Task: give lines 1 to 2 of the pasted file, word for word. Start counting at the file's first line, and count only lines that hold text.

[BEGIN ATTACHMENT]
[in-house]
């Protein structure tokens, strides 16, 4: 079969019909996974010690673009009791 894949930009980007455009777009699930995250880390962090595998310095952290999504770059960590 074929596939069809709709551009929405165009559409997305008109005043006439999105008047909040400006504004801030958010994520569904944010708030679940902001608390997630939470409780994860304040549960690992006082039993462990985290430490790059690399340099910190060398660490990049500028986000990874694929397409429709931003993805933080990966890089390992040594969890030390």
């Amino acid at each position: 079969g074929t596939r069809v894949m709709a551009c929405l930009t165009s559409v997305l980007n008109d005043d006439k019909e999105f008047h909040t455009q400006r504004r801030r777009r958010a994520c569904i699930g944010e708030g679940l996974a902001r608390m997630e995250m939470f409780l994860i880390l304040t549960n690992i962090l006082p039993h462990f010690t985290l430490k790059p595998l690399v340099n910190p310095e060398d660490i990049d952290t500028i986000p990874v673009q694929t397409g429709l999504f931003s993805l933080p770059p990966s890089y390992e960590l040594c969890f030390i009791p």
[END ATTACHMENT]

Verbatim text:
[in-house]
């Protein structure tokens, strides 16, 4: 079969019909996974010690673009009791 894949930009980007455009777009699930995250880390962090595998310095952290999504770059960590 074929596939069809709709551009929405165009559409997305008109005043006439999105008047909040400006504004801030958010994520569904944010708030679940902001608390997630939470409780994860304040549960690992006082039993462990985290430490790059690399340099910190060398660490990049500028986000990874694929397409429709931003993805933080990966890089390992040594969890030390």